Louis Pasteur (1822-1895), French chemist and microbiologist, decided at an early age to become a painter, but this interest was superseded by a fascination with science. He became a professor of physics at Dijon in 1848, and then a professor of chemistry at Strasbourg, where he met and married the rector's daughter, Mile. Laurent, who became a devoted fellow worker. At age twenty-two, he accepted the position of dean at Lille.
   Pasteur's chief interest during the early stages was in lactic and alcoholic fermentation, that is, discovering a method for checking excessive fermentation and reducing disease in wine, beer, and milk. After much experimentation, he recommended that those liquids be heated to high temperatures and then rapidly cooled, a treatment that frees them from disease-causing bacteria without seriously changing the food value or taste. That formula not only revolutionized the wine and beer industries but also saved the lives of untold numbers of milk drinkers.
   Pasteur saved France's silk industry by isolating the bacilli of a disease destroying the silkworm. He then turned his attention to anthrax and chicken cholera with remarkable success, developing the anthrax vaccine. The story behind his study involving hydrophobia is worthy of a fourstar movie. He developed a vaccine to immunize dogs against this fatal disease. The vaccine proved itself, but he could not be sure that the same treatment would work for human beings.
   The test for its effectiveness came unexpectedly one day when a nineyearold, Joseph Meister, walked into his laboratory to say he had been bitten by a wild dog. Pasteur realized that without treatment the boy would die. Although he had never experimented with the vaccine on a human being, he decided to inoculate the boy. His colleagues held their breath. Young Meister was given a series of injections—and the vaccine worked.
   Pasteur became a sick man as a result of a stroke in 1868. The illness remained with him for the rest of his life, but despite his infirmities, he kept working, serving the Institut Pasteur in Paris in various capacities. Most people remember Pasteur as the man who developed the process for destroying harmful bacteria in milk, a process called pasteurization through which milk is pasteurized.
   Pasteur saved more lives than can be known. His guiding light was his aphorism, "I would feel that I was stealing if I were to spend a single day without working."

Dictionary of eponyms. . 2013.

Look at other dictionaries:

  • Pasteurize — Pas*teur ize, v. t. 1. To subject to pasteurization. [1913 Webster] 2. To treat by pasteurism. [1913 Webster] …   The Collaborative International Dictionary of English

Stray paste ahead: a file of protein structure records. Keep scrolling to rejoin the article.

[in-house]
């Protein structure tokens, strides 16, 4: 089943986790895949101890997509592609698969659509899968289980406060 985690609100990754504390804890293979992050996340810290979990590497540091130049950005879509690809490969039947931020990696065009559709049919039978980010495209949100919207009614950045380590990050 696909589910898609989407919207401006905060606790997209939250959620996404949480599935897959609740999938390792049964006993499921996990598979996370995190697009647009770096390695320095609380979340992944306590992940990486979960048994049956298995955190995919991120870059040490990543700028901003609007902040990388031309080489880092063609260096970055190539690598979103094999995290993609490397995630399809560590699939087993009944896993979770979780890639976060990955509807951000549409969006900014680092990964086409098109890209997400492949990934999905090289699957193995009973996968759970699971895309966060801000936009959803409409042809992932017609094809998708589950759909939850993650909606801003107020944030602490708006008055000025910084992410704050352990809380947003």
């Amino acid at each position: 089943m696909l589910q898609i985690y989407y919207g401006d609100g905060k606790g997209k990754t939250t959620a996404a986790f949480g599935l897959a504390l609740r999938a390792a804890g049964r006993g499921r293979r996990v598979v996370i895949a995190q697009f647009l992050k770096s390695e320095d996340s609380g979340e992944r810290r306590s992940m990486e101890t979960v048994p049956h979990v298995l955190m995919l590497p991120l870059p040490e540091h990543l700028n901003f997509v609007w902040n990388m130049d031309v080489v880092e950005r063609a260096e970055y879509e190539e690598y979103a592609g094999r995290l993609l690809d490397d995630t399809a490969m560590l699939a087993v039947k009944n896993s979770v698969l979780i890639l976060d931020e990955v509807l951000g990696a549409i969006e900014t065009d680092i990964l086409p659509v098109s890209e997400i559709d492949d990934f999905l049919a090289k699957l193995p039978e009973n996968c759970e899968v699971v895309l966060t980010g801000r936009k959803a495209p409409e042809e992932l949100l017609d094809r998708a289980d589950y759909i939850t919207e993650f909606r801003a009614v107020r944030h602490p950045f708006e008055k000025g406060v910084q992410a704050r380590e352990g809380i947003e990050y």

• pasteurize — (v.) 1881, with IZE (Cf. ize), after Louis Pasteur (1822 1895), French chemist and bacteriologist, who invented the process of heating food, milk, wine, etc., to kill most of the micro organisms in it; distinguished from STERILIZATION (Cf.… …   Etymology dictionary

  • pasteurize — (Amer.) pas·teur·ize || pæstʃəraɪz v. sterilize milk or other fluid through exposure to high temperatures; treat by pasteurization (also pasteurise) …   English contemporary dictionary

  • pasteurize — (also pasteurise) ► VERB ▪ make (milk or other food) safe to eat by destroying most of the micro organisms in it, especially by heating. DERIVATIVES pasteurization noun. ORIGIN named after the French chemist Louis Pasteur (1822 95) …   English terms dictionary

  • pasteurize — [pas′chər īz΄, pas′tərīz΄] vt. pasteurized, pasteurizing [Fr pasteuriser, after PASTEUR Louis + iser, IZE] to subject (milk, beer, etc.) to pasteurization pasteurizer n …   English World dictionary

  • pasteurize — transitive verb ( ized; izing) Etymology: Louis Pasteur Date: 1881 to subject to pasteurization • pasteurizer noun …   New Collegiate Dictionary

  • pasteurize — pasteurization, n. /pas cheuh ruyz , pas teuh /, v.t., pasteurized, pasteurizing. to expose (a food, as milk, cheese, yogurt, beer, or wine) to an elevated temperature for a period of time sufficient to destroy certain microorganisms, as those… …   Universalium

  • pasteurize — verb To heat food for the purpose of killing harmful organisms such as bacteria, viruses, protozoa, molds, and yeasts …   Wiktionary

  • pasteurize — To treat by pasteurization. * * * pas·teur·ize also Brit pas·teur·ise pas chə .rīz, pas tə vt, ized also Brit ised; iz·ing also Brit is·ing to subject to pasteurization pas·teur·iz·er also Brit pas·teur·is·er n …   Medical dictionary

  • pasteurize — I (New American Roget s College Thesaurus) v. t. sterilize, disinfect. See cleanness. II (Roget s IV) v. Syn. render germ free, sterilize, purify, make safe for human consumption; see clean , heat 2 …   English dictionary for students

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